An award of damages is designed to compensate a wrongly injured person for the loss and harm caused by the injury – no more and no less. In Scotland, with few exceptions, compensation relating to future losses is paid in a lump sum at the point of settlement. However, how best can we ensure the sum paid does not overcompensate or undercompensate? The uncertainties inherent in life mean that the figure awarded will almost certainly be wrong. The law should, nonetheless, do its very best to ensure that as close to 100 per cent compensation is achieved as is possible. To do this, they factor in a discount rate.
Claimants receive their compensation upfront and are expected to invest this money and receive a return. This discount rate reflects the likely rate of return on the investment and aims to ensure compensation remains as accurate as possible.
A recent Bill introduced in Scotland proposes reforms to the discount rate which could have significant implications for anyone dealing with serious injury claims. The Damages (Investment Returns & Periodical Payments) (Scotland) Bill was placed before Parliament on 14 June. One policy objective of the Bill is to put a new statutory regime in place for calculating the discount rate which would be applied to future financial losses for personal injury cases. The level of the discount rate is of fundamental importance and the impacts can be significant. For example, fluctuations in it have caused profitable insurance companies to go into the red and can affect compensation for catastrophically injured claimants by six figure sums.
Under the Bill, responsibility for fixing the rate moves from the Scottish Ministers to the Government Actuary, based in London. For the first time, the Actuary will need to consider the rate against the background of a notional investment portfolio containing a mix of assets and reflecting a hypothetical investor who:
has received damages; has no financial resources other than those damages; and whose objectives are to ensure the damages will meet the losses and expenses for which they were awarded and will be exhausted at the end of the period for which they were awarded.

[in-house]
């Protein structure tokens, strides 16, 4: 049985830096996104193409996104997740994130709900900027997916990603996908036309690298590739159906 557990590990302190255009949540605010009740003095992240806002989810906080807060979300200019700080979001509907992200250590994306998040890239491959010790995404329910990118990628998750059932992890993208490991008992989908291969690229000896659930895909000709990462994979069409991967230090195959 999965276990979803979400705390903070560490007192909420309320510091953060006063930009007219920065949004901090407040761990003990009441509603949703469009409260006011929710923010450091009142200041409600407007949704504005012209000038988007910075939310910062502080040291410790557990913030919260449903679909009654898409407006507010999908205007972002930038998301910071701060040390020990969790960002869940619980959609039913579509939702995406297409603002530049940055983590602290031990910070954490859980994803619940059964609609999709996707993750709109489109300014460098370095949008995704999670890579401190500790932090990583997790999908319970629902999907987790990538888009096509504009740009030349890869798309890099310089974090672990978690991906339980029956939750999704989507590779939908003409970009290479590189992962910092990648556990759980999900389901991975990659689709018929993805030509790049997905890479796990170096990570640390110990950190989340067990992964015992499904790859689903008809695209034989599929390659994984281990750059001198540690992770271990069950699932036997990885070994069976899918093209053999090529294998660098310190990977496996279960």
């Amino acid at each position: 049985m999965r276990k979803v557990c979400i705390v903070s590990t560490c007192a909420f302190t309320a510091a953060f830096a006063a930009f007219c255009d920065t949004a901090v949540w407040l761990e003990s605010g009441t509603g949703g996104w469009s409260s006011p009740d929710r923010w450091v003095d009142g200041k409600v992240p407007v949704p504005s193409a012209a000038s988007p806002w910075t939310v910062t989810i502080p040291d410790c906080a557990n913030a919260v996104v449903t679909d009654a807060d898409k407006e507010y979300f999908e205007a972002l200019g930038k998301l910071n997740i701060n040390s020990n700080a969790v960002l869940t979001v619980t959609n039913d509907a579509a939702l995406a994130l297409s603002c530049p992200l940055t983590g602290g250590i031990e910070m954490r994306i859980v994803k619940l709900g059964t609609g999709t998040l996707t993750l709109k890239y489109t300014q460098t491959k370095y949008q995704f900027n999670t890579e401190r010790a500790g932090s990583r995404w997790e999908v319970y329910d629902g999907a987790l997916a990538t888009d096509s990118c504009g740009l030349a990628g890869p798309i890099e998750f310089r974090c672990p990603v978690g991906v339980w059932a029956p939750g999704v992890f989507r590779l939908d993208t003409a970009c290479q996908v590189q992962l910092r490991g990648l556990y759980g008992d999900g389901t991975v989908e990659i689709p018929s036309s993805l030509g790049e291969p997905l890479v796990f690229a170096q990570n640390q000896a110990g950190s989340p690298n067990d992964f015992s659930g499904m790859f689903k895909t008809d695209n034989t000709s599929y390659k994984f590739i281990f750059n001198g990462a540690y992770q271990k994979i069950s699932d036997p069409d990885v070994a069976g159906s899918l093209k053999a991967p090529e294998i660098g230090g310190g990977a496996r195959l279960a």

Whereas previously such investors were properly thought to be “no risk” and invest only in the safest bonds, it is now considered reasonable for them to speculate at least to an extent. Therefore, the portfolio includes national and overseas equities as well as index-linked gilts. This differs to England and Wales where the Lord Chancellor is responsible for setting the rate following consultation with an expert panel consisting of the Government Actuary and an expert panel with appropriate experience. It is possible, even likely, that the Government Actuary, given his dual role, will take into account the views of the panel in setting the Scottish rate. If so, it would be reasonable to infer that the rate will be similar, if not the same both north and south of the Border. If there is an increase from the current rate of -0.75 per cent, any savings made by insurers should contribute to reduced premiums as has been undertaken by insurers in light of the whiplash reforms proposed in England and Wales.
The current understanding is that the Scottish Parliament’s Economy, Jobs and Fair Work Committee will be responsible for moving the Bill through its legislative stages. The first stage will be a call for evidence on the Bill before the end of June and oral evidence in September. It is thought likely that the Bill will become law sometime in 2019 and the initial review of the rate requires to be started within the 90-day period following commencement. Thereafter, there will be regular reviews within three-year periods.
Changes suggest that technical analysis will replace political involvement and more regular review should lead to a consistent use of the applied rate.
Andrew Constable is a partner in Clyde & Co’s Edinburgh office